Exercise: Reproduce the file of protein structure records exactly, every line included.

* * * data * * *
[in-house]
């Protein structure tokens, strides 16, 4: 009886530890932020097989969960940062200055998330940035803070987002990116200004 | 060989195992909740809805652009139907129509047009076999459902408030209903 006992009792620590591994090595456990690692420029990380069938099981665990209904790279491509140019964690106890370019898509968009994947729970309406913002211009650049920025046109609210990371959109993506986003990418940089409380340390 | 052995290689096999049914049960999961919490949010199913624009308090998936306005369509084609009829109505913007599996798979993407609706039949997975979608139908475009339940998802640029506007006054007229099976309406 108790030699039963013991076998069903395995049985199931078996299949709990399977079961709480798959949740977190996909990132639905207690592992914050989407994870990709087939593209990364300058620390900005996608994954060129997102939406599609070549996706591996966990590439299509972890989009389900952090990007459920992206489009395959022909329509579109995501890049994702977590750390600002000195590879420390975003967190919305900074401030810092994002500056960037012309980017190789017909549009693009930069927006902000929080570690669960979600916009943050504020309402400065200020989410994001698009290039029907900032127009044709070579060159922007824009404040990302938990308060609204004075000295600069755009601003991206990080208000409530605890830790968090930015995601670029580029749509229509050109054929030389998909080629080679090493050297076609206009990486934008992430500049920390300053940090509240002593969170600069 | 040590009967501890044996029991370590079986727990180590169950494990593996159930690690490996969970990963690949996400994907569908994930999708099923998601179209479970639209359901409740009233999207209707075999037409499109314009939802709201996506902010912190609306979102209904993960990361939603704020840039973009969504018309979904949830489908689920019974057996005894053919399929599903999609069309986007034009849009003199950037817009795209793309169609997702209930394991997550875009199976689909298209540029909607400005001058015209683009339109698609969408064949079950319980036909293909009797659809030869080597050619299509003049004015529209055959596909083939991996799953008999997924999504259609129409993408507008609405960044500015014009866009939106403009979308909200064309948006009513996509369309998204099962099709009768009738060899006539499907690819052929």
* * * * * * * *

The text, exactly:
[in-house]
């Protein structure tokens, strides 16, 4: 009886530890932020097989969960940062200055998330940035803070987002990116200004 | 060989195992909740809805652009139907129509047009076999459902408030209903 006992009792620590591994090595456990690692420029990380069938099981665990209904790279491509140019964690106890370019898509968009994947729970309406913002211009650049920025046109609210990371959109993506986003990418940089409380340390 | 052995290689096999049914049960999961919490949010199913624009308090998936306005369509084609009829109505913007599996798979993407609706039949997975979608139908475009339940998802640029506007006054007229099976309406 108790030699039963013991076998069903395995049985199931078996299949709990399977079961709480798959949740977190996909990132639905207690592992914050989407994870990709087939593209990364300058620390900005996608994954060129997102939406599609070549996706591996966990590439299509972890989009389900952090990007459920992206489009395959022909329509579109995501890049994702977590750390600002000195590879420390975003967190919305900074401030810092994002500056960037012309980017190789017909549009693009930069927006902000929080570690669960979600916009943050504020309402400065200020989410994001698009290039029907900032127009044709070579060159922007824009404040990302938990308060609204004075000295600069755009601003991206990080208000409530605890830790968090930015995601670029580029749509229509050109054929030389998909080629080679090493050297076609206009990486934008992430500049920390300053940090509240002593969170600069 | 040590009967501890044996029991370590079986727990180590169950494990593996159930690690490996969970990963690949996400994907569908994930999708099923998601179209479970639209359901409740009233999207209707075999037409499109314009939802709201996506902010912190609306979102209904993960990361939603704020840039973009969504018309979904949830489908689920019974057996005894053919399929599903999609069309986007034009849009003199950037817009795209793309169609997702209930394991997550875009199976689909298209540029909607400005001058015209683009339109698609969408064949079950319980036909293909009797659809030869080597050619299509003049004015529209055959596909083939991996799953008999997924999504259609129409993408507008609405960044500015014009866009939106403009979308909200064309948006009513996509369309998204099962099709009768009738060899006539499907690819052929």